Her father had a history of a myocardial infarction at the age 50. Neither the patient nor her family members have a Marfanoid habitus, nor joint hyperlaxity or other skeletal anomalies. They do not have lens dislocations or mental retardation. The tHcy level was moderately elevated in both parents. Her mother was heterozygous for FVL mutation.

We performed a skin biopsy and cultured skin fibroblasts to examine known inborn error of cobalamin metabolism. The incorporation of both [14C]-propionate and [14C]-methyltetrahydrofolate and the uptake of [57Co]-cyanocobalamin were normal. The proband had adequate synthesis of both adenosylcobalamin and methylcobalamin. We used a targeted gene sequencing approach to identify the molecular defect. The MTHFR gene (OMIM 236250) was sequenced and the common 677C > T polymorphism was found in 4 of 9 family members, although not in the proband (Figure 1). We subsequently sequenced the cystathionine β-synthase gene (OMIM 236200). The proband had a homozygous (p.I278T) mutation in the CBS gene, a known vitamin B6-responsive mutation [2]–[4].

In addition to this deleterious mutation at the CBS gene, the patient had coagulation FVL, a combination of findings traits shared by no other family members (Figure 2).
Figure 2

Kindred showing index patient (301) and her family. Note homozygosity for the cystathionine beta-synthase gene I278T and co-existant Factor V Leiden.

The management of the patient includes folic acid, vitamin B12 and vitamin B6 as described above, warfarin, targeting an international normalized ratio of 2.0-2.5, a beta-adrenergic blocker for hypertension, and a statin for elevated cholesterol. The patient has remained asymptomatic for nearly twelve years.

Discussion

Homocysteine promotes vascular disease in part by causing endothelial cell dysfunction and reduced thrombolysis [5],[6]. In a meta-analysis of clinical trials, folate supplementation was associated with 25% reduction in homocysteine level but has no effect on vascular outcomes or all-cause mortality. Resistance to activated protein C, typically due to the FVL mutation, is the most common inherited cause of sporadic thrombosis [7]. Thromboembolism occurs in only about one third of patients with homocystinuria, which suggests that other contributory factors are needed for the development of thrombosis. Screening for FVL may be indicated in patients with homocystinuria and their family members [8]. In a study on 24 patients with hyperhomocysteinemia due to CBS deficiency, six patients had a thrombotic event, only one was a carrier for FVL and three were carrier of MTHFR 677C > T mutation. These and additional data from Ireland, indicate that FVL is not an absolute determinant of venous thrombosis in homocystinuria caused by CBS mutations [9].

In a large cohort analysis of 19,678 patients with venous thrombosis who underwent thrombophilia screening in Italy, 38 had severe hyperhomocysteinemia (0.2%). In this subgroup the median age at diagnosis was 47 years (range 19-83), and the median level of tHcy was 130 μmol/L (range 101-262). Recurrent thrombosis occurred in 42% of cases [10]. In seven families in a consanguinous Israeli Arab population, 4/45 members were both homozygous for CBS and heterozygous for the FVL mutation, and all four developed deep vein thrombosis. The increased tendency to thrombosis could result from an additive adverse effect of these two defects on a common protective mechanism in the coagulation cascade. The authors concluded that major thrombotic events occurred only in concurrent homocystinuria and FVL mutations, as is seen in our patient [11]. In a Turkish study, one out of six subjects with CBS mutation had.

FVL and developed severe thrombosis leading to amputation of the leg [12]. A study from Italy showed a mutation of CBS gene associated with FVL mutation causes severe deep vein thrombosis despite only mild elevation of the homocysteine level [9]. Consistent with this study, our patient had moderate to severe homocysteinemia and suffered multiple thrombotic events. There is an association between serum homocysteine and preeclampsia consistent with the increase risk of vascular damage and thrombosis. One study that included fifty pregnant women with preeclampsia, found that 54% have hyperhomocysteinemia caused by low vitamin B12 and folate [13].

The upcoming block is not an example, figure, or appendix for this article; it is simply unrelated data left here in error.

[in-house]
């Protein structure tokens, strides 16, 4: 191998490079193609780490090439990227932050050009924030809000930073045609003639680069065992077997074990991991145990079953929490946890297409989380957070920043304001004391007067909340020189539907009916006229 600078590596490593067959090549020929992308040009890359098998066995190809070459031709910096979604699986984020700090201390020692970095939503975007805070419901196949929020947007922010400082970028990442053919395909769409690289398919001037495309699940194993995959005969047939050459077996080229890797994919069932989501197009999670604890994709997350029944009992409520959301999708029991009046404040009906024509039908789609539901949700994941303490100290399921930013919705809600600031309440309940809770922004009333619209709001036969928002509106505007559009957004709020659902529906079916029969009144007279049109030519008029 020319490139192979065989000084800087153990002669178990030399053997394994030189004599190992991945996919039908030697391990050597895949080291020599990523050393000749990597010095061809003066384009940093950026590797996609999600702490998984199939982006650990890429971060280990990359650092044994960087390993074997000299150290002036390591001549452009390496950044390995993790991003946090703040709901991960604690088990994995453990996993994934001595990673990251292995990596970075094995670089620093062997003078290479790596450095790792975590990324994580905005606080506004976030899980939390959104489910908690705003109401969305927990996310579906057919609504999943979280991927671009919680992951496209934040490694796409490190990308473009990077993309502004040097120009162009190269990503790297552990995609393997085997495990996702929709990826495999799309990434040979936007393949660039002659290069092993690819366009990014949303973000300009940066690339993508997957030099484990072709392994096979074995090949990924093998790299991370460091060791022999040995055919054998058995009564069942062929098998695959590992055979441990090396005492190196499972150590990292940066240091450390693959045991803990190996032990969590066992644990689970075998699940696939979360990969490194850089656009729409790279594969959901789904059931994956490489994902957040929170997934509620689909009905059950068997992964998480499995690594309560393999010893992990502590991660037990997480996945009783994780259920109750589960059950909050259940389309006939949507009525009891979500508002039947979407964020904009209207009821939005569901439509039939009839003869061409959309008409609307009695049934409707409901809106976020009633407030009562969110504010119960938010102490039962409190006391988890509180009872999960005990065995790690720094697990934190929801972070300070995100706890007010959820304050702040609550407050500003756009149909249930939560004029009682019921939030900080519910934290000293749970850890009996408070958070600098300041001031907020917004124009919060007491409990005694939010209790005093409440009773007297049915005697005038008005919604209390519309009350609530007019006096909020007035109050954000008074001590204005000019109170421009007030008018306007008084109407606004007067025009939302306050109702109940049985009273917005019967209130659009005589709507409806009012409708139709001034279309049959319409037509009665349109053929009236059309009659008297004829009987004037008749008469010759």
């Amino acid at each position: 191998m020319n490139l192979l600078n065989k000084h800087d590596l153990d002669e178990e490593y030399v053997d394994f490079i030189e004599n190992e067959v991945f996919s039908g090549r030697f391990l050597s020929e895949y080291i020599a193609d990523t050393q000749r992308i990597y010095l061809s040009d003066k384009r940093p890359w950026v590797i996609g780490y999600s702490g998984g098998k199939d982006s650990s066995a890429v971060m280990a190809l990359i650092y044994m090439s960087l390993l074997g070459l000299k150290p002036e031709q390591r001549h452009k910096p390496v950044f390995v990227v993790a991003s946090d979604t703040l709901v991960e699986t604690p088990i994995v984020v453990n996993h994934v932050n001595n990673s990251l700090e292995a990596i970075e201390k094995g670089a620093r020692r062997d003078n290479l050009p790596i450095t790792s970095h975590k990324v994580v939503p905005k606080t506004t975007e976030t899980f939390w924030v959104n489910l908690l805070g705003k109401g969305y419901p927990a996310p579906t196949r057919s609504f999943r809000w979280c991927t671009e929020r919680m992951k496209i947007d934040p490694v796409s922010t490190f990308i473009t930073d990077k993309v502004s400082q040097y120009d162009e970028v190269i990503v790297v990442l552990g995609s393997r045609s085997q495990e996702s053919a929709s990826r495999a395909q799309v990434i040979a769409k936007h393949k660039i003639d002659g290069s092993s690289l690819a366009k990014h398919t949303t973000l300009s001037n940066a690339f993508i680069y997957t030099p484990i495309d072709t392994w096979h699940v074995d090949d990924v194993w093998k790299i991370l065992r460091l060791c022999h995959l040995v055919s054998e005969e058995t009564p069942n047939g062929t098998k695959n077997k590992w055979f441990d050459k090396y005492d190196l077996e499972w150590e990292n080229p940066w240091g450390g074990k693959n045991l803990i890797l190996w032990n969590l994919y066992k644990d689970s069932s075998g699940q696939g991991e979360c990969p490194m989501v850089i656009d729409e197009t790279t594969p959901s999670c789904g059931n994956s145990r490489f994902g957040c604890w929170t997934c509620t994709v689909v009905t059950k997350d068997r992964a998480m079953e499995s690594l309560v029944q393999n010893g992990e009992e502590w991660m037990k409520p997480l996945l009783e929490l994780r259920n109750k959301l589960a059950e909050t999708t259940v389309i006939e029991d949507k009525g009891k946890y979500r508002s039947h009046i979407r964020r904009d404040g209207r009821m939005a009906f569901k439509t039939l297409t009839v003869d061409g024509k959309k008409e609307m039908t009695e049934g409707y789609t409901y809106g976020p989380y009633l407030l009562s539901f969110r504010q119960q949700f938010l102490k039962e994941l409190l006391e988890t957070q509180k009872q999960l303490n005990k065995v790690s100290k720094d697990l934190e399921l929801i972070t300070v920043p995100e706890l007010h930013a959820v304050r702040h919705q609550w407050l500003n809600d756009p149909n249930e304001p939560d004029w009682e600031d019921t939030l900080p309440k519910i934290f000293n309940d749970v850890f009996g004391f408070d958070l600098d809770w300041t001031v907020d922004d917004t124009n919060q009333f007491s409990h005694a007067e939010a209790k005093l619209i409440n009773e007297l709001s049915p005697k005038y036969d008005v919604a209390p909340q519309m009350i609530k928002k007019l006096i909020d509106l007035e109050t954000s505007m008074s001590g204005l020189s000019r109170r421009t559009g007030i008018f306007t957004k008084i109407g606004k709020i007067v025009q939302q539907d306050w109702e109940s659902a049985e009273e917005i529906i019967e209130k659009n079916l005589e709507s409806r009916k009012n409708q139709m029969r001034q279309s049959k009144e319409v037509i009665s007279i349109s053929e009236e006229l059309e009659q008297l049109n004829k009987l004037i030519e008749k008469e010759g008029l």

Our patient has recurrent thromboembolic episodes. In line with current guideline, lifelong anticoagulant is warranted. However, since the severe hyperhomocysteinemia is corrected the question whether anticoagulant can be stopped needs to be discussed with the patient.

Homocysteine is also associated with arterial occlusive disease, but this association has been in great part explained by co-variables, such as renal function, male gender and increasing age. In a multi-variate analysis, homocysteine does not appear to be a strong cardiovascular risk factor [14]–[17]. Clinical trials aimed at preventing cardiovascular diseases have failed to show a reduction in cardiovascular events, and the interest for measuring homocysteine has fallen dramatically. It is not surprising, therefore, that sporadic cases such as the one presented here can have such a dramatic presentation, untreated for many years [11],[16],[18]. An index of suspicion therefore should alert physicians to measure plasma tHcy levels in unexplained venous thrombo-embolic events. The response to treatment in this case had likely contributed to the patient’s satisfactory clinical evolution over the past twelve years.

Conclusion

When tHcy levels are consistently very high, evaluation of family members is important, starting with siblings and parents. Some authorities strongly argue that a molecular diagnosis is required as this knowledge may change the therapeutic approach.

Consent

A written informed consent was obtained from the patient and his family members for the publication of this report and any accompanying images.

Declarations

Acknowledgments

Sources of financial support: none. The Authors wish to express their thanks to the patient and her family and to Colette Rondeau RN for her excellent patient care.

Authors’ Affiliations

(1)
King Abdulaziz University
(2)
The McGill University Health Centre
(3)
Department of Human Genetics, McGill University
(4)
Department of Medicine, Université de Sherbrooke
(5)
Royal Victoria Hospital

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© Awan et al.; licensee BioMed Central Ltd. 2014

This article is published under license to BioMed Central Ltd. This is an Open Access article distributed under the terms of the Creative Commons Attribution License (http://creativecommons.org/licenses/by/4.0), which permits unrestricted use, distribution, and reproduction in any medium, provided the original work is properly credited. The Creative Commons Public Domain Dedication waiver (http://creativecommons.org/publicdomain/zero/1.0/) applies to the data made available in this article, unless otherwise stated.